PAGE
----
Chip Shots

by Jim Buzzerd



So, I failed to give props to Tiger Woods last month for completing his struggle to make his comeback from a string of physical and emotional issues to win The Masters at age 43 for his 15th major championship and his first major since he won the U.S. Open in 2008. Woods chose not to play any tournaments in the four weeks between The Masters and the PGA Championship, which has moved from August to May.
The layoff Woods chose seemed to hinder his game as he looked rusty and missed the cut by one shot at five over par at Beth Page Black on Long Island. One of Woods playing partners in the first two rounds was Brooks Koepka who was defending his 2018 PGA Championship. They were two players going in different directions. Koepka opened the tournament with a seven under 63 and followed that with a 65 for a two round total of 128 and a seven shot lead. Both of those marks are tournament records. Koepka maintained that lead heading into Sunday’s final round.
The winds kicked up on Sunday and Koepka did not coast to his second PGA title in a row. He eventually won the tournament, but first he had to endure watching his six shot lead on 10 become a one shot advantage over Dustin Johnson as he walked off the 15th green following his third straight bogey. Koepka righted his ship with a par and Johnson made a bogey and Koepka held on.
Koepka has now won four of the last eight majors and may now get the recognition he deserves. I mean he’s not exactly been a secret, but there are some who think he’s not getting his due from golf fans. That is likely to change now…. finally.
I probably spent less time over four days watching this major than usual, but was on hand for most of Sunday’s round and the thing that I began to notice, and became more and more annoyed by, was the behavior of the gallery. I couldn’t figure out if CBS had more microphones on the course than usual, or if it was the boisterous ‘New York’ fanbase, but it seemed like there was always a few in the crowd trying to see if they could be the loudest.
In the later stages of the round noise from the gallery caused Johnson to back off of a shot. It wasn’t just random noise, but a pointed ill-timed comment. During Koepka’s string of bogeys fans could be heard calling him a choker or referencing choking. The gallery following Koepka in that stretch also burst into chants of, “DJ, DJ, DJ… in an obvious attempt to rattle Koepka since Johnson was two groups ahead. I’m on record having said I think some golfers are too sensitive to noise around them, I’ve also commented on the obnoxious fans having no business being on the grounds. Sunday was the latter.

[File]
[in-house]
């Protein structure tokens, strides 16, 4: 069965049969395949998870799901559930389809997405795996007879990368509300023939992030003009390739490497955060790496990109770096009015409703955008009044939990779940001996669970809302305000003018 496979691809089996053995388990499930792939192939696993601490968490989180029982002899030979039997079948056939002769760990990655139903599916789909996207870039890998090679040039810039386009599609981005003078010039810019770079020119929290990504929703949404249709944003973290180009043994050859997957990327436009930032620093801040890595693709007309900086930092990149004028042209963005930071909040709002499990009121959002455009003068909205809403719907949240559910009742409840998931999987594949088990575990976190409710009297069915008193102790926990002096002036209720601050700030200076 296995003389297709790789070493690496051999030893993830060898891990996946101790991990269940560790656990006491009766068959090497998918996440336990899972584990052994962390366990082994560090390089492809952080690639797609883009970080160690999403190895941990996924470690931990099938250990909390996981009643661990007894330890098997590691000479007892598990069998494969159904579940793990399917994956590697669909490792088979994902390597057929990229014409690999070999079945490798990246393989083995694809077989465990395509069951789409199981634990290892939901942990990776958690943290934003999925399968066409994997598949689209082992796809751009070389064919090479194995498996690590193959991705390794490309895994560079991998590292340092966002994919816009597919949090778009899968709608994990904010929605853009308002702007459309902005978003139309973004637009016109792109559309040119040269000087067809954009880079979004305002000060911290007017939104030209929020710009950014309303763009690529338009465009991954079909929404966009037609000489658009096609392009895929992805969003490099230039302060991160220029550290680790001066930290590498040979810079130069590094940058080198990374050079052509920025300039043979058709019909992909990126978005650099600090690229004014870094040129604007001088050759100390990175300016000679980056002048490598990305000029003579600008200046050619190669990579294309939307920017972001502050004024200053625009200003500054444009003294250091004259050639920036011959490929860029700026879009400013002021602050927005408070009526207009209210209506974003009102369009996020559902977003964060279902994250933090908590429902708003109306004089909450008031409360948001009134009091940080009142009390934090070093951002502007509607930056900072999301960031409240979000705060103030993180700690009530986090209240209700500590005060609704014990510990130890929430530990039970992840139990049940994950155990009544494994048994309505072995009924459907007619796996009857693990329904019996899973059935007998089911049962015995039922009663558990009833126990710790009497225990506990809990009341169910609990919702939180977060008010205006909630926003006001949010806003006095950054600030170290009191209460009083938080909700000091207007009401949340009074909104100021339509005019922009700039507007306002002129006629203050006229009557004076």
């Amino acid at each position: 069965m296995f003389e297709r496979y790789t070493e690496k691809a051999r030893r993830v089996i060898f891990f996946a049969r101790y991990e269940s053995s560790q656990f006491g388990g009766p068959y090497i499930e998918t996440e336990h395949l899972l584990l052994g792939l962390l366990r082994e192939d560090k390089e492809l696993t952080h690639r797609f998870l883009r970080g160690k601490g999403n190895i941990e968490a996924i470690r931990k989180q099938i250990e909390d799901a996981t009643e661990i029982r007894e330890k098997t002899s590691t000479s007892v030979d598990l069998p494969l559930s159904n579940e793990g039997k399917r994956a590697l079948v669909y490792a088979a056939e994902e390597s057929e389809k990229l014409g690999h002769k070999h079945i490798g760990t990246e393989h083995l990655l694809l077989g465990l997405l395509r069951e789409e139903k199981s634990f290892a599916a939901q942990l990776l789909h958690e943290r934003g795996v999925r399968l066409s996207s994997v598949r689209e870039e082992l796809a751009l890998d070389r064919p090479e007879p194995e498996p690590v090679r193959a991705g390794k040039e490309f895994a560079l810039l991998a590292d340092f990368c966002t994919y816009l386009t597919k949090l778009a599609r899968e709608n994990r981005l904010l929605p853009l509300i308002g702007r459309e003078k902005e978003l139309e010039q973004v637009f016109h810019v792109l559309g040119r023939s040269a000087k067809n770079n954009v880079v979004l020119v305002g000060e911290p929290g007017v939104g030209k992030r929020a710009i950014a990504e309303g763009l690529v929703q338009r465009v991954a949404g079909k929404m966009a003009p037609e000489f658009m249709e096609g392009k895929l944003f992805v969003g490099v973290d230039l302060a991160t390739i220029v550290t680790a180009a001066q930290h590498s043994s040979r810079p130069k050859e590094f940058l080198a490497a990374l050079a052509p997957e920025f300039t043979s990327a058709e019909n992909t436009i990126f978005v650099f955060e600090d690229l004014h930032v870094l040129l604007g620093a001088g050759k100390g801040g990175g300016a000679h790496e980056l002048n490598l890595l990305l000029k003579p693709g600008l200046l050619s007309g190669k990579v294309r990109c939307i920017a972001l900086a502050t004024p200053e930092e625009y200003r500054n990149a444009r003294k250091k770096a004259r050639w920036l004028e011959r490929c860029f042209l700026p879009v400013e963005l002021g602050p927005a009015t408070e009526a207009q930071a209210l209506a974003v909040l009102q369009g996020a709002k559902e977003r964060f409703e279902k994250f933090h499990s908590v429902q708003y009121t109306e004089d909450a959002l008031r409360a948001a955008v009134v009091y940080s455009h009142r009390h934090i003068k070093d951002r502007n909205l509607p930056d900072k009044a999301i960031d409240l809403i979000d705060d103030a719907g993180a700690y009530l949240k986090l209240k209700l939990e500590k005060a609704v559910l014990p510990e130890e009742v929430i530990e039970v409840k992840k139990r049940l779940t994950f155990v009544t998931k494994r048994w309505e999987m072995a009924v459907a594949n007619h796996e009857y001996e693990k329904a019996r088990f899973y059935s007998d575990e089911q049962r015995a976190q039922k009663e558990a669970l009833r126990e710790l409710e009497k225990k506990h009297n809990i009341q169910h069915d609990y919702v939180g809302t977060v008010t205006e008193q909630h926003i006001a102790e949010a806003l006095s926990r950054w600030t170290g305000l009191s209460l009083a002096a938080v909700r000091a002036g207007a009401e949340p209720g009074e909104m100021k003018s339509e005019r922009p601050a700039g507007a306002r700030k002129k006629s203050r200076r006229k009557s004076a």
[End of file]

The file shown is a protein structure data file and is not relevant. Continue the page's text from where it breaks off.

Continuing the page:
Koepka didn’t complain though. “I tell you what, the hour spent from No. 11 to 14 was interesting,” Koepka said in his victory press conference. “When they started chanting, ‘DJ’ on 14, it actually kind of helped, to be honest with you. I think it helped me kind of refocus and hit a good one down 15.”
Possibly the most interesting comment from Koepka was his reaction to a comment made by The Golf Channel’s Brandel Chamblee who questioned Koepka’s toughness during Master’s week. “Telling me I wasn’t tough,” Koepka said during a news conference. “That pissed me off. That really pissed me off.”
Chamblee is paid to give opinions, but he’s become hard to take as time passes as he continues to call out players in a way that is unsettling to players and observers like me. I would like to hear less criticism from a former player whose best finish in a major is 19th in the 1999 Masters. Oh, and Chamblee missed the cut in all four of his PGA appearances. You know, the major Koepka has won back-to-back.